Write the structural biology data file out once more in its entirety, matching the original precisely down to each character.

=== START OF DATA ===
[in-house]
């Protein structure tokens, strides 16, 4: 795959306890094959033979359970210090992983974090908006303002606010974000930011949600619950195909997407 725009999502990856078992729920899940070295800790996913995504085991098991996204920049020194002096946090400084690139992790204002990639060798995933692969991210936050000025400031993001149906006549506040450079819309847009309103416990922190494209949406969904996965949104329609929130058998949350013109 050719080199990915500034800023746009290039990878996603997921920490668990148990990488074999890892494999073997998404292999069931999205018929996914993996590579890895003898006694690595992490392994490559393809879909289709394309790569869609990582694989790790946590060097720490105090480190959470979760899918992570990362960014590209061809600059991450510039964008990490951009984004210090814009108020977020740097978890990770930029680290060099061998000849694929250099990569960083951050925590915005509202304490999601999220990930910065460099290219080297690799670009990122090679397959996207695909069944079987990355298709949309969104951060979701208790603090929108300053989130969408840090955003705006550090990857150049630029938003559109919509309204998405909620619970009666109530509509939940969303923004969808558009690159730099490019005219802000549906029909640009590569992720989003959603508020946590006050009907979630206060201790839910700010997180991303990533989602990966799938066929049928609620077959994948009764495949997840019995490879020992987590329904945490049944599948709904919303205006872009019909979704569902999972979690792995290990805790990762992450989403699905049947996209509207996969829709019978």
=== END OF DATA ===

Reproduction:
[in-house]
């Protein structure tokens, strides 16, 4: 795959306890094959033979359970210090992983974090908006303002606010974000930011949600619950195909997407 725009999502990856078992729920899940070295800790996913995504085991098991996204920049020194002096946090400084690139992790204002990639060798995933692969991210936050000025400031993001149906006549506040450079819309847009309103416990922190494209949406969904996965949104329609929130058998949350013109 050719080199990915500034800023746009290039990878996603997921920490668990148990990488074999890892494999073997998404292999069931999205018929996914993996590579890895003898006694690595992490392994490559393809879909289709394309790569869609990582694989790790946590060097720490105090480190959470979760899918992570990362960014590209061809600059991450510039964008990490951009984004210090814009108020977020740097978890990770930029680290060099061998000849694929250099990569960083951050925590915005509202304490999601999220990930910065460099290219080297690799670009990122090679397959996207695909069944079987990355298709949309969104951060979701208790603090929108300053989130969408840090955003705006550090990857150049630029938003559109919509309204998405909620619970009666109530509509939940969303923004969808558009690159730099490019005219802000549906029909640009590569992720989003959603508020946590006050009907979630206060201790839910700010997180991303990533989602990966799938066929049928609620077959994948009764495949997840019995490879020992987590329904945490049944599948709904919303205006872009019909979704569902999972979690792995290990805790990762992450989403699905049947996209509207996969829709019978």